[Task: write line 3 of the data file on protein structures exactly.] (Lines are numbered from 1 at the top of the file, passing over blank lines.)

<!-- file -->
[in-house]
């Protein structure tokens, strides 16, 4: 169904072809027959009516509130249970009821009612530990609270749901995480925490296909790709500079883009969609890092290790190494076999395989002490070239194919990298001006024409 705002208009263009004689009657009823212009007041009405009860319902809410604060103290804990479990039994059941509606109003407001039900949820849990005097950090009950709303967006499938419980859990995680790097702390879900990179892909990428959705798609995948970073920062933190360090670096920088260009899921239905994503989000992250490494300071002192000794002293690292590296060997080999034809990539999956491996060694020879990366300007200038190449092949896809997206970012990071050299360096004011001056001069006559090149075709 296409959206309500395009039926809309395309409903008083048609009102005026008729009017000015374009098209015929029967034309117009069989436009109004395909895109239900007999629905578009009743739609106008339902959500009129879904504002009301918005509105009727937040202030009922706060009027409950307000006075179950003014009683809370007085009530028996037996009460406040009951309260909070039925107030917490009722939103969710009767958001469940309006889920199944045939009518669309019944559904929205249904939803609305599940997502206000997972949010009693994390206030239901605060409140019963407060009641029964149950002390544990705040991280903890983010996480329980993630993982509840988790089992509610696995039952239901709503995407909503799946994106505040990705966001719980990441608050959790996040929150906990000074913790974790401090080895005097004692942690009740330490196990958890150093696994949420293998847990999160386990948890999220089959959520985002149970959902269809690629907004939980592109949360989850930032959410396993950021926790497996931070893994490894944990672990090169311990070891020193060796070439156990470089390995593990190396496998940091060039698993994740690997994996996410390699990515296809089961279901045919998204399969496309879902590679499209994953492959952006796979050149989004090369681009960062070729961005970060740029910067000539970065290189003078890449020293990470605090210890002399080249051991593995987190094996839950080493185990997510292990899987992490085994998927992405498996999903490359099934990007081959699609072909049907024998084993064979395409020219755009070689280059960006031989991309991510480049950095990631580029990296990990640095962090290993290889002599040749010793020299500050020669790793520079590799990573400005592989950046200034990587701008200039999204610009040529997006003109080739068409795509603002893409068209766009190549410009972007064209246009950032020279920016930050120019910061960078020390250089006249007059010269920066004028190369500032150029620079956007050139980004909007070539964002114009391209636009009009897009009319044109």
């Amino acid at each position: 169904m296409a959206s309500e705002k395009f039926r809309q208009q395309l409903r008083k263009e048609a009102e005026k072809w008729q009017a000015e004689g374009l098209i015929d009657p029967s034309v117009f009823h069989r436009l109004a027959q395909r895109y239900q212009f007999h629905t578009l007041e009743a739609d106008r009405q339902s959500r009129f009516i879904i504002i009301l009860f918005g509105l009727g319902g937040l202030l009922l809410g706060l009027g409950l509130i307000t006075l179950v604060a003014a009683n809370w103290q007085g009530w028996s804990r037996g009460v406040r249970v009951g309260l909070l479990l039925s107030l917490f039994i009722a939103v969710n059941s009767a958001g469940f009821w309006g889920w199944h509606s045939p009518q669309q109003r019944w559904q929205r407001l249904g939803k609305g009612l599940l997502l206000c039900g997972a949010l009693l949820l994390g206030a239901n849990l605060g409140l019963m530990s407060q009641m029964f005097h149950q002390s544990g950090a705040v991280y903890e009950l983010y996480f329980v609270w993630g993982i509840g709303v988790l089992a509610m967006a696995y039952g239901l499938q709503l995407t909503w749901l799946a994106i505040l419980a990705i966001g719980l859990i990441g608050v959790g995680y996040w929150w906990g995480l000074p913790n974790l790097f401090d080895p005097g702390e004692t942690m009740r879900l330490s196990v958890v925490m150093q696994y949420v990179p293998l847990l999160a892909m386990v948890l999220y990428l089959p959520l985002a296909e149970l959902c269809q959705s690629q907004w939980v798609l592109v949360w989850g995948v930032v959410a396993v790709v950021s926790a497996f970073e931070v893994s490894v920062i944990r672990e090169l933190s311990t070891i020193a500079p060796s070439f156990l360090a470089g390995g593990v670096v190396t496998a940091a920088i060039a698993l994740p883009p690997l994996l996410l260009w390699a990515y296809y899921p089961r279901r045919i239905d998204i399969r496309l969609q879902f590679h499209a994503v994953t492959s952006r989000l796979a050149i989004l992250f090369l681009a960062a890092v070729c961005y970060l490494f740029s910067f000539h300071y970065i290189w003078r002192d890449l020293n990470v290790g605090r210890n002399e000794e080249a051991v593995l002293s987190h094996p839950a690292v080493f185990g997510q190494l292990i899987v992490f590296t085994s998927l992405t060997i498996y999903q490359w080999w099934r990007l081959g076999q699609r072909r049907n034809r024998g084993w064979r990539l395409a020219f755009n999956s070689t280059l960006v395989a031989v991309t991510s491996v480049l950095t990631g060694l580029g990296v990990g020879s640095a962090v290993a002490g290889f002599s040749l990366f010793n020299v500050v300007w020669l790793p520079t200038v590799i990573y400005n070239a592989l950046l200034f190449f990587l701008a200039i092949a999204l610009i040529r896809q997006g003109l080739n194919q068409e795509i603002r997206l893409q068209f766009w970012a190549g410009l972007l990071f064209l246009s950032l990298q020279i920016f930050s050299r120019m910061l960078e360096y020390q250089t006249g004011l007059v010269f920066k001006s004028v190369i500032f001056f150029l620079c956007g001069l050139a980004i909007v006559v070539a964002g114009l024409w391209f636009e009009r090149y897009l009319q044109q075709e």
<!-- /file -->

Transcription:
């Amino acid at each position: 169904m296409a959206s309500e705002k395009f039926r809309q208009q395309l409903r008083k263009e048609a009102e005026k072809w008729q009017a000015e004689g374009l098209i015929d009657p029967s034309v117009f009823h069989r436009l109004a027959q395909r895109y239900q212009f007999h629905t578009l007041e009743a739609d106008r009405q339902s959500r009129f009516i879904i504002i009301l009860f918005g509105l009727g319902g937040l202030l009922l809410g706060l009027g409950l509130i307000t006075l179950v604060a003014a009683n809370w103290q007085g009530w028996s804990r037996g009460v406040r249970v009951g309260l909070l479990l039925s107030l917490f039994i009722a939103v969710n059941s009767a958001g469940f009821w309006g889920w199944h509606s045939p009518q669309q109003r019944w559904q929205r407001l249904g939803k609305g009612l599940l997502l206000c039900g997972a949010l009693l949820l994390g206030a239901n849990l605060g409140l019963m530990s407060q009641m029964f005097h149950q002390s544990g950090a705040v991280y903890e009950l983010y996480f329980v609270w993630g993982i509840g709303v988790l089992a509610m967006a696995y039952g239901l499938q709503l995407t909503w749901l799946a994106i505040l419980a990705i966001g719980l859990i990441g608050v959790g995680y996040w929150w906990g995480l000074p913790n974790l790097f401090d080895p005097g702390e004692t942690m009740r879900l330490s196990v958890v925490m150093q696994y949420v990179p293998l847990l999160a892909m386990v948890l999220y990428l089959p959520l985002a296909e149970l959902c269809q959705s690629q907004w939980v798609l592109v949360w989850g995948v930032v959410a396993v790709v950021s926790a497996f970073e931070v893994s490894v920062i944990r672990e090169l933190s311990t070891i020193a500079p060796s070439f156990l360090a470089g390995g593990v670096v190396t496998a940091a920088i060039a698993l994740p883009p690997l994996l996410l260009w390699a990515y296809y899921p089961r279901r045919i239905d998204i399969r496309l969609q879902f590679h499209a994503v994953t492959s952006r989000l796979a050149i989004l992250f090369l681009a960062a890092v070729c961005y970060l490494f740029s910067f000539h300071y970065i290189w003078r002192d890449l020293n990470v290790g605090r210890n002399e000794e080249a051991v593995l002293s987190h094996p839950a690292v080493f185990g997510q190494l292990i899987v992490f590296t085994s998927l992405t060997i498996y999903q490359w080999w099934r990007l081959g076999q699609r072909r049907n034809r024998g084993w064979r990539l395409a020219f755009n999956s070689t280059l960006v395989a031989v991309t991510s491996v480049l950095t990631g060694l580029g990296v990990g020879s640095a962090v290993a002490g290889f002599s040749l990366f010793n020299v500050v300007w020669l790793p520079t200038v590799i990573y400005n070239a592989l950046l200034f190449f990587l701008a200039i092949a999204l610009i040529r896809q997006g003109l080739n194919q068409e795509i603002r997206l893409q068209f766009w970012a190549g410009l972007l990071f064209l246009s950032l990298q020279i920016f930050s050299r120019m910061l960078e360096y020390q250089t006249g004011l007059v010269f920066k001006s004028v190369i500032f001056f150029l620079c956007g001069l050139a980004i909007v006559v070539a964002g114009l024409w391209f636009e009009r090149y897009l009319q044109q075709e």